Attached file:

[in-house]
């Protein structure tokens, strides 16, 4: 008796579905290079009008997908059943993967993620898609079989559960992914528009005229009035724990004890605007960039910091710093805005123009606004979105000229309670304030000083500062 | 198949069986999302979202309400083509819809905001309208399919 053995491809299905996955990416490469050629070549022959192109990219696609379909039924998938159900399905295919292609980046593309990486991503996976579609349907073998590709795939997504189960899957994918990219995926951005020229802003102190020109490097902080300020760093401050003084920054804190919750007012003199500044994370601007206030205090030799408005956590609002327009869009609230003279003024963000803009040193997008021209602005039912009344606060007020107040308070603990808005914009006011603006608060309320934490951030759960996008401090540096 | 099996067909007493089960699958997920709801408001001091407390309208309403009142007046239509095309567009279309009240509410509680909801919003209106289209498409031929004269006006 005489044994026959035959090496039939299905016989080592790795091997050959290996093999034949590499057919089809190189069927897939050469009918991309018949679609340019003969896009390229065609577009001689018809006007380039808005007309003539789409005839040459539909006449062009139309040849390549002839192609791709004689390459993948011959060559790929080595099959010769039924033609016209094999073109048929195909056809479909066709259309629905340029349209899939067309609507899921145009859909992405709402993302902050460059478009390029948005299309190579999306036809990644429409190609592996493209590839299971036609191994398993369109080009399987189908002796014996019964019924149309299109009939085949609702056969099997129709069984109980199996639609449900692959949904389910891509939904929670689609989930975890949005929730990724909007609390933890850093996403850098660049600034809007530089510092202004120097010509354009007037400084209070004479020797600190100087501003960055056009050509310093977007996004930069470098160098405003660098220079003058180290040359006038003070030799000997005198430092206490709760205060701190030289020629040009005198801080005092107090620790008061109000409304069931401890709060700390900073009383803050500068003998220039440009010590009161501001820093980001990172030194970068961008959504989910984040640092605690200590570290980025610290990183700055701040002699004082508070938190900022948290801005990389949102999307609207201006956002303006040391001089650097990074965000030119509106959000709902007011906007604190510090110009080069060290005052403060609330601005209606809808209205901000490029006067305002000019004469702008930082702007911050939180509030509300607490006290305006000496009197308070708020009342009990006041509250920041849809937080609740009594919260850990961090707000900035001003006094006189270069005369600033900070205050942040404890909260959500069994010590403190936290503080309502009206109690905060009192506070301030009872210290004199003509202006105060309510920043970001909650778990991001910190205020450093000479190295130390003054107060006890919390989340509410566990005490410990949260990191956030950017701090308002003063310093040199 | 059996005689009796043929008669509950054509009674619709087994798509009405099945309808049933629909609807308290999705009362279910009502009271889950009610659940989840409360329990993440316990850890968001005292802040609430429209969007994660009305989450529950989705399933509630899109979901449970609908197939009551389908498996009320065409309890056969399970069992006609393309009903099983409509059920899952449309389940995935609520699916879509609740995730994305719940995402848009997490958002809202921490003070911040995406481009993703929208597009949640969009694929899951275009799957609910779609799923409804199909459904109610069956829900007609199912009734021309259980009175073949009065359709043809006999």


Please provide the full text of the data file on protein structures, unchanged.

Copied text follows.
[in-house]
């Protein structure tokens, strides 16, 4: 008796579905290079009008997908059943993967993620898609079989559960992914528009005229009035724990004890605007960039910091710093805005123009606004979105000229309670304030000083500062 | 198949069986999302979202309400083509819809905001309208399919 053995491809299905996955990416490469050629070549022959192109990219696609379909039924998938159900399905295919292609980046593309990486991503996976579609349907073998590709795939997504189960899957994918990219995926951005020229802003102190020109490097902080300020760093401050003084920054804190919750007012003199500044994370601007206030205090030799408005956590609002327009869009609230003279003024963000803009040193997008021209602005039912009344606060007020107040308070603990808005914009006011603006608060309320934490951030759960996008401090540096 | 099996067909007493089960699958997920709801408001001091407390309208309403009142007046239509095309567009279309009240509410509680909801919003209106289209498409031929004269006006 005489044994026959035959090496039939299905016989080592790795091997050959290996093999034949590499057919089809190189069927897939050469009918991309018949679609340019003969896009390229065609577009001689018809006007380039808005007309003539789409005839040459539909006449062009139309040849390549002839192609791709004689390459993948011959060559790929080595099959010769039924033609016209094999073109048929195909056809479909066709259309629905340029349209899939067309609507899921145009859909992405709402993302902050460059478009390029948005299309190579999306036809990644429409190609592996493209590839299971036609191994398993369109080009399987189908002796014996019964019924149309299109009939085949609702056969099997129709069984109980199996639609449900692959949904389910891509939904929670689609989930975890949005929730990724909007609390933890850093996403850098660049600034809007530089510092202004120097010509354009007037400084209070004479020797600190100087501003960055056009050509310093977007996004930069470098160098405003660098220079003058180290040359006038003070030799000997005198430092206490709760205060701190030289020629040009005198801080005092107090620790008061109000409304069931401890709060700390900073009383803050500068003998220039440009010590009161501001820093980001990172030194970068961008959504989910984040640092605690200590570290980025610290990183700055701040002699004082508070938190900022948290801005990389949102999307609207201006956002303006040391001089650097990074965000030119509106959000709902007011906007604190510090110009080069060290005052403060609330601005209606809808209205901000490029006067305002000019004469702008930082702007911050939180509030509300607490006290305006000496009197308070708020009342009990006041509250920041849809937080609740009594919260850990961090707000900035001003006094006189270069005369600033900070205050942040404890909260959500069994010590403190936290503080309502009206109690905060009192506070301030009872210290004199003509202006105060309510920043970001909650778990991001910190205020450093000479190295130390003054107060006890919390989340509410566990005490410990949260990191956030950017701090308002003063310093040199 | 059996005689009796043929008669509950054509009674619709087994798509009405099945309808049933629909609807308290999705009362279910009502009271889950009610659940989840409360329990993440316990850890968001005292802040609430429209969007994660009305989450529950989705399933509630899109979901449970609908197939009551389908498996009320065409309890056969399970069992006609393309009903099983409509059920899952449309389940995935609520699916879509609740995730994305719940995402848009997490958002809202921490003070911040995406481009993703929208597009949640969009694929899951275009799957609910779609799923409804199909459904109610069956829900007609199912009734021309259980009175073949009065359709043809006999």